This coming Sunday, we will celebrate communion as we usually do, on the first Sunday of the month. In October, however, the first Sunday is also known as “World Communion Sunday.” It was originally imagined as one Sunday in which all Christians, no matter what their tradition, would celebrate the sacrament of communion together.
As a kid, growing up at Cheney United Church of Christ, I always thought World Communion Sunday was kinda cool. I liked the idea of every Christian participating in communion on the same day.
As I grew up, I realized that for several traditions, Lutherans, Angligans, Catholics, Disciples, and others who have communion every Sunday, it wasn’t all that big of a deal. They couldn’t conceive of having worship without communion, anyway. Then I went to a Presbyterian church in Northern Ireland, and on the first Sunday in October, I wondered why we weren’t having communion. Apparently they didn’t get the memo. (Or perhaps they did, and decided to thumb their noses at the World Council of Churches. Northern Irish Presbyterians don’t react well to outsiders telling them what to do.)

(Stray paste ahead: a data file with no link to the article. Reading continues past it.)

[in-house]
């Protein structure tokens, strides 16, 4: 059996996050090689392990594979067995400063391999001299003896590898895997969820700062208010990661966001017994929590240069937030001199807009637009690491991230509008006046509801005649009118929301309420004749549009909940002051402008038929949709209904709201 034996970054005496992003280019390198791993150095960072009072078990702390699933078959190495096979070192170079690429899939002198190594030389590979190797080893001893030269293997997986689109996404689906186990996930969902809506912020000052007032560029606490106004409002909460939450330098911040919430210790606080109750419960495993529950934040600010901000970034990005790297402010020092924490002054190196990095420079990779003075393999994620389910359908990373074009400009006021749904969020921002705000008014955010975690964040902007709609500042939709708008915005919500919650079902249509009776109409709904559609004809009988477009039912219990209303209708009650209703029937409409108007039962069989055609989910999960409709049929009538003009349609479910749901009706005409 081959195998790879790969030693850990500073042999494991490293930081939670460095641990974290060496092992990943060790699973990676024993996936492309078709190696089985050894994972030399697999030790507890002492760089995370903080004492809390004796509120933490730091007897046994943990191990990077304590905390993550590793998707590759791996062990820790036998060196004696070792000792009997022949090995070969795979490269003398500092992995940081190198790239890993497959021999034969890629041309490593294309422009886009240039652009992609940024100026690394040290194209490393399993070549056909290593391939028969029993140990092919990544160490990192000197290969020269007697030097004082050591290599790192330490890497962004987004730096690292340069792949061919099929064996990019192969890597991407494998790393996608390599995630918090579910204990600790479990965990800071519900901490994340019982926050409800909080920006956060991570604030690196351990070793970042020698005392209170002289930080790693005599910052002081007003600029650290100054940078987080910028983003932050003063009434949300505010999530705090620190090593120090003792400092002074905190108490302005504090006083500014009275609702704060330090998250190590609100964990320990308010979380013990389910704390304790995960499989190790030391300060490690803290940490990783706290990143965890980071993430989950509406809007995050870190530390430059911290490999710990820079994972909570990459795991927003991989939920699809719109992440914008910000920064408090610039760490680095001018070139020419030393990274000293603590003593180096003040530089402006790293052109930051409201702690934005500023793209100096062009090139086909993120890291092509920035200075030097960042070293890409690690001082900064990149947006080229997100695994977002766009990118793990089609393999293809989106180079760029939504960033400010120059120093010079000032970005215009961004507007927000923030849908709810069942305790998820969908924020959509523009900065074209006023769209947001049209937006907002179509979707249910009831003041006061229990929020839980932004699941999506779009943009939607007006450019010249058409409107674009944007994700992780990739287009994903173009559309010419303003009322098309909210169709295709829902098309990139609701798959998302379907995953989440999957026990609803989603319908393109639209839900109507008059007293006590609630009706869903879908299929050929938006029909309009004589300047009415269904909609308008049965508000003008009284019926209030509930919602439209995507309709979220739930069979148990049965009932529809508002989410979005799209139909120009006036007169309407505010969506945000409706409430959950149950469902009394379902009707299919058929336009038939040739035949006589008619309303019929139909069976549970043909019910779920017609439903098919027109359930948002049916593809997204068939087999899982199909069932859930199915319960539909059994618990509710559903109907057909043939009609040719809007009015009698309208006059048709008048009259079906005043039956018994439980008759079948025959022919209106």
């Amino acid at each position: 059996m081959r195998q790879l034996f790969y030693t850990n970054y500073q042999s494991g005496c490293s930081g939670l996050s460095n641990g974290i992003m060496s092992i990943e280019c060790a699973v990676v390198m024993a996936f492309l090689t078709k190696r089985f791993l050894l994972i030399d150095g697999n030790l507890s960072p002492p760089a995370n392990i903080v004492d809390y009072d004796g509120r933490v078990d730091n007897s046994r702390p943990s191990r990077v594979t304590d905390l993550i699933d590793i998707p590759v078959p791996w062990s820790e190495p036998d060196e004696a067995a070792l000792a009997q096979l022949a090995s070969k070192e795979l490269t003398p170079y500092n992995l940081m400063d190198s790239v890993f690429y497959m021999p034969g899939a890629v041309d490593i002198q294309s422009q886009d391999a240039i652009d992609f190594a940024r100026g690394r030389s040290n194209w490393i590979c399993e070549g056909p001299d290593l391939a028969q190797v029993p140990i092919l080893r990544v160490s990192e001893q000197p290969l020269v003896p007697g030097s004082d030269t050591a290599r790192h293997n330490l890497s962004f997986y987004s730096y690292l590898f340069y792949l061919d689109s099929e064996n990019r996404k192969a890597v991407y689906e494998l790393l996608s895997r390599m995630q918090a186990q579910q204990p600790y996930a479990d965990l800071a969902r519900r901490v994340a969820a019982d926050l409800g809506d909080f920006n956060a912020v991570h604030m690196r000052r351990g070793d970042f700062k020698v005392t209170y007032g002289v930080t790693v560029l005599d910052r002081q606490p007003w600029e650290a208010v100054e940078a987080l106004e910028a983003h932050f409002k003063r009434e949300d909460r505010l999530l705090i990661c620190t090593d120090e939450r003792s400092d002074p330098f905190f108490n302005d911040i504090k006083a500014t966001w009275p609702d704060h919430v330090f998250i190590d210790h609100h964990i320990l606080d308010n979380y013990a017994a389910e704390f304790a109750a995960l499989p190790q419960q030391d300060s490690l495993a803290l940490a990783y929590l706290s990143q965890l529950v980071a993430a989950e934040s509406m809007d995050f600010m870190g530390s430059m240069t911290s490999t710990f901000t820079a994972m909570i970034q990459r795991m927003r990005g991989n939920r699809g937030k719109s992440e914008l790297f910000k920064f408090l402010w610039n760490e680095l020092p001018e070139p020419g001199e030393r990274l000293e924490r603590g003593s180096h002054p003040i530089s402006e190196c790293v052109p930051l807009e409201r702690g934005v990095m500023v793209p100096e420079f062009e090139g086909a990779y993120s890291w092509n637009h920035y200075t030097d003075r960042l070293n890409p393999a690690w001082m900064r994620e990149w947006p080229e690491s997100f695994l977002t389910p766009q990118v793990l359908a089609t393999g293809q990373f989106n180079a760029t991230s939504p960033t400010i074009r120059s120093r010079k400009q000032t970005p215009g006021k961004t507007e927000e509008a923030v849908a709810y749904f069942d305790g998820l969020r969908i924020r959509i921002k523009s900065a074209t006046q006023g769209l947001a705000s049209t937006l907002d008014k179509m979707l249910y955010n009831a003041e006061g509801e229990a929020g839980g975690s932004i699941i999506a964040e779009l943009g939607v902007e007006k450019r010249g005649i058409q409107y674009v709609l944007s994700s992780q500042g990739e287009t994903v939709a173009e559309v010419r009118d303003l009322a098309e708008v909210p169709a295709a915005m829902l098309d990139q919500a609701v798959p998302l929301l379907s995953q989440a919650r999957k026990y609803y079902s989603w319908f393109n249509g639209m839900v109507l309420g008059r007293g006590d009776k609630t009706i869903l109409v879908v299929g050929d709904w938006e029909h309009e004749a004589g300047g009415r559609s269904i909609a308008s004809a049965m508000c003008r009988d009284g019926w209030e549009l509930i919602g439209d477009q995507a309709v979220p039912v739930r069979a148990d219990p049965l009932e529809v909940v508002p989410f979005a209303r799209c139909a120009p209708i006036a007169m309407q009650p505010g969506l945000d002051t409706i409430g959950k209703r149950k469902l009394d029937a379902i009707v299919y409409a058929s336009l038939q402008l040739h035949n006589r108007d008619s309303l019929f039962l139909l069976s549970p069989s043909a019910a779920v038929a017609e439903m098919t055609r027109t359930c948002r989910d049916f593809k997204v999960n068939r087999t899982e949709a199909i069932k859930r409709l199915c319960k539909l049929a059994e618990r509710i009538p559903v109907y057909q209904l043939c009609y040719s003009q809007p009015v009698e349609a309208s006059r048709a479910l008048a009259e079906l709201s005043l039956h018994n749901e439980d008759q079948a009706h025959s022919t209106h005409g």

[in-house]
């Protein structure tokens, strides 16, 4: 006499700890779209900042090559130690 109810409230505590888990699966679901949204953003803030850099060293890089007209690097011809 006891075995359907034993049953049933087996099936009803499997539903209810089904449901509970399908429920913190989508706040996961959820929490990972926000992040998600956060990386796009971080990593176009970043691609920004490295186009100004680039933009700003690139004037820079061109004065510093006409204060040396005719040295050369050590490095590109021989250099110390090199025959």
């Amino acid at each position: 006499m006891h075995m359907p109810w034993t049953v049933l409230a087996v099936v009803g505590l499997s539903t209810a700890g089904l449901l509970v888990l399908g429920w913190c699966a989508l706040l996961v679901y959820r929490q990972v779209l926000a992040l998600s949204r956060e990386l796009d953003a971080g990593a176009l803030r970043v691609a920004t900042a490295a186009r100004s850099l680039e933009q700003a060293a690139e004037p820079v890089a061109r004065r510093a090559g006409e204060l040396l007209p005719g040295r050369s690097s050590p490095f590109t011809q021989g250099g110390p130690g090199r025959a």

At any rate, we still call it “World Communion Sunday,” whether or not every Christian is participating in the sacrament on Sunday. We can keep our focus on the beautiful diversity of Christian worship, and the ways we are all united in grace, as symbolized through communion. We know there are varying opinions about communion, how to do it, who’s eligible, when to do it, etc., but however communion is celebrated, it’s a reminder that Christ meets us in our brokenness, and surrounds us with grace. Christ meets us in our hunger, to fill us with food.
This Sunday, we’ll take a piece of bread, and dip it in grape juice (made by our upper elementary kids!), and we can remember the ways communion connects us to each other, and to the vast and diverse world that God has made. Even if some of our fellow Christians aren’t all that impressed, we can still be grateful for such a beautiful community.
Grace and peace,